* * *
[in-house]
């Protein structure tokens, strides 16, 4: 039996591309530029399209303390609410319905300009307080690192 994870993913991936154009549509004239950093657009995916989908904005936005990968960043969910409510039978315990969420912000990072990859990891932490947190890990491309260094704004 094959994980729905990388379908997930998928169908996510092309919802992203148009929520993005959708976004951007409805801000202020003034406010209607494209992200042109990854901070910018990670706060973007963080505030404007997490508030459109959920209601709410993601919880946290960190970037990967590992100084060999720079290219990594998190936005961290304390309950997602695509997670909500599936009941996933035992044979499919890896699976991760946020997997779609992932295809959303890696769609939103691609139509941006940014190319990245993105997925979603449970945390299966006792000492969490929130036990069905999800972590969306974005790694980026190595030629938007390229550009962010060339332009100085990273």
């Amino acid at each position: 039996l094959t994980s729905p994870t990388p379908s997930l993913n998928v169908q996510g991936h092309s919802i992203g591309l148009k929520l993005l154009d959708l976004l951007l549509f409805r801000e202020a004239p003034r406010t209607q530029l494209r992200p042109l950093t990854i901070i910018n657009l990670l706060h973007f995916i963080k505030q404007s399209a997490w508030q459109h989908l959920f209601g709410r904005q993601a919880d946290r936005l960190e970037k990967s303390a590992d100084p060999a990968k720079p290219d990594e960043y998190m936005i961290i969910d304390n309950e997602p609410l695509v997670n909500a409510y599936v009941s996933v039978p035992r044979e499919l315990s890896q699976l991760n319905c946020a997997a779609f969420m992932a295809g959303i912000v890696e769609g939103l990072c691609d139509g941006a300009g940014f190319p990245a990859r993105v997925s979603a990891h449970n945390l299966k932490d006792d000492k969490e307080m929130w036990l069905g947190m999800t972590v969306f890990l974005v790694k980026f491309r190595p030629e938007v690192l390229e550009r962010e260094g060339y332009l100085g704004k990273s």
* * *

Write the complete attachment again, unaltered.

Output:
[in-house]
């Protein structure tokens, strides 16, 4: 039996591309530029399209303390609410319905300009307080690192 994870993913991936154009549509004239950093657009995916989908904005936005990968960043969910409510039978315990969420912000990072990859990891932490947190890990491309260094704004 094959994980729905990388379908997930998928169908996510092309919802992203148009929520993005959708976004951007409805801000202020003034406010209607494209992200042109990854901070910018990670706060973007963080505030404007997490508030459109959920209601709410993601919880946290960190970037990967590992100084060999720079290219990594998190936005961290304390309950997602695509997670909500599936009941996933035992044979499919890896699976991760946020997997779609992932295809959303890696769609939103691609139509941006940014190319990245993105997925979603449970945390299966006792000492969490929130036990069905999800972590969306974005790694980026190595030629938007390229550009962010060339332009100085990273």
């Amino acid at each position: 039996l094959t994980s729905p994870t990388p379908s997930l993913n998928v169908q996510g991936h092309s919802i992203g591309l148009k929520l993005l154009d959708l976004l951007l549509f409805r801000e202020a004239p003034r406010t209607q530029l494209r992200p042109l950093t990854i901070i910018n657009l990670l706060h973007f995916i963080k505030q404007s399209a997490w508030q459109h989908l959920f209601g709410r904005q993601a919880d946290r936005l960190e970037k990967s303390a590992d100084p060999a990968k720079p290219d990594e960043y998190m936005i961290i969910d304390n309950e997602p609410l695509v997670n909500a409510y599936v009941s996933v039978p035992r044979e499919l315990s890896q699976l991760n319905c946020a997997a779609f969420m992932a295809g959303i912000v890696e769609g939103l990072c691609d139509g941006a300009g940014f190319p990245a990859r993105v997925s979603a990891h449970n945390l299966k932490d006792d000492k969490e307080m929130w036990l069905g947190m999800t972590v969306f890990l974005v790694k980026f491309r190595p030629e938007v690192l390229e550009r962010e260094g060339y332009l100085g704004k990273s």